There are both opportunities and dangers in biofuels. Here are two examples that indicate how the 14th District is dependent on the technological and business sense in Congress:Right now I'd say Durbin and Obama want Congress invested in ADM and that convinces me it would be best to get Congress out of the investment business all together and leave this one open for market solutions. Right now... I'm betting on much more misspending.
1. Over-Subsidization of Corn-to-Ethanol Plants. The large subsidies for corn-based ethanol plants is causing large numbers of them continue to be built even thought they are known to be non-competitive in the long term. To understand how serious the situation is, consider that by some estimates, when all of the planned corn-to-ethanol plant capacity is built, Iowa will become a net importer of corn. Those most likely to be hurt when the ethanol "bubble" bursts are not the large agribusiness and large-scale producers of ethanol, but the small groups of independent farmers who have banded together to invest in small scale corn-to-ethanol operations.
2. Which Biofuel Should Congress Invest in? It is far from clear that ethanol is the best long term bio-energy fuel. Other bio-fuels (such as butanol or 2,5-Dimethyl Furan) get more miles per gallon than ethanol and they do not corrode piping and storage tanks. However, the House of Representatives recently passed legislation providing money to upgrade piping and storage to avoid the corrosion problems of ethanol. If the final best choice for biofuels is not ethanol but some less corrosive fuel, then much of this money will have been misspent. As always, good business judgment is essential.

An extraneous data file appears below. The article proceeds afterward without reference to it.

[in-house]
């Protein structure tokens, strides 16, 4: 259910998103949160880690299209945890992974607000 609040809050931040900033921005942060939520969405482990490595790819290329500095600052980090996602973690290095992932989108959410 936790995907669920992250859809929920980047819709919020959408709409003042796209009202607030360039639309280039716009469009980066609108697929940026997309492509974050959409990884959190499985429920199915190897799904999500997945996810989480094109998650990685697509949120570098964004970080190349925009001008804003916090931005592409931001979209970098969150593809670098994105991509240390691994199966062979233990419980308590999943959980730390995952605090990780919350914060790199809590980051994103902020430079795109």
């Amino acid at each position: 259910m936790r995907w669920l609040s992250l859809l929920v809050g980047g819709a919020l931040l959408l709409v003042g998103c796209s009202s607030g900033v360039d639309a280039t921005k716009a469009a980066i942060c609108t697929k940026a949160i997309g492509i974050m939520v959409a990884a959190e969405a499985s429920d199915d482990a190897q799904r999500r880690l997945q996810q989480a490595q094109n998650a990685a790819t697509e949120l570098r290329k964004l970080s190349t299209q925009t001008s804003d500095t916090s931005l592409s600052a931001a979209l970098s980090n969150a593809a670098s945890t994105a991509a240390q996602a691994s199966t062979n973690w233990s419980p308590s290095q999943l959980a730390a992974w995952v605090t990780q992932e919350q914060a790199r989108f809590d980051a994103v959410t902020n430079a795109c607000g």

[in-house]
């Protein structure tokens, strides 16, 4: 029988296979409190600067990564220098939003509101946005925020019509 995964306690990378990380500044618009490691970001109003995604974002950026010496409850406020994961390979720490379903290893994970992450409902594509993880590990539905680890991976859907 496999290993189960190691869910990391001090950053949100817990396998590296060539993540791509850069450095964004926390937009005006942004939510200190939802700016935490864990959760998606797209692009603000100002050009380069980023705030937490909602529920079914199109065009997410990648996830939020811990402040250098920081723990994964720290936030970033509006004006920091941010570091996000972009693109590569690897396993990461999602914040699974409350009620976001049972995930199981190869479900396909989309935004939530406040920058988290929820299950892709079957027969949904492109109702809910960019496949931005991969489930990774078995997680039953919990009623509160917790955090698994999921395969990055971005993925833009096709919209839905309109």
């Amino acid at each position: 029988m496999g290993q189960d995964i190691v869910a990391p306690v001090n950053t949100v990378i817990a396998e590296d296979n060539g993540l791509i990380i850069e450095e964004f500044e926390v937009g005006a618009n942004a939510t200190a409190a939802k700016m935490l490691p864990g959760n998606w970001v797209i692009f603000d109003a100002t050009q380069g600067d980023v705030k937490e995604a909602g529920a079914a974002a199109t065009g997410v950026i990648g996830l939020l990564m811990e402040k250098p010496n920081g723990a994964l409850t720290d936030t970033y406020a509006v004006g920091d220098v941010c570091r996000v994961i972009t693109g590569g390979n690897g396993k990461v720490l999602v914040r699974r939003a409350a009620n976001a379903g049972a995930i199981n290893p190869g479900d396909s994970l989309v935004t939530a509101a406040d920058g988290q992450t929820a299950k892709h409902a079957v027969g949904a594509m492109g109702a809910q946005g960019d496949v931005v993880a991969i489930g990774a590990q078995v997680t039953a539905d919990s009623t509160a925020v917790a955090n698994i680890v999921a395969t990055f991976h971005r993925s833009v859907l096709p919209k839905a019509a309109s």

Thursday, July 17, 2008
Bill Foster on Ethanol (What's he say on imported ethanol?)
Msg to Foster Staff: If Foster has a position on that tariff on Brazial Ethanol Durbin and Obama have supported, please send it to me and I will publish. From his site on ethanol,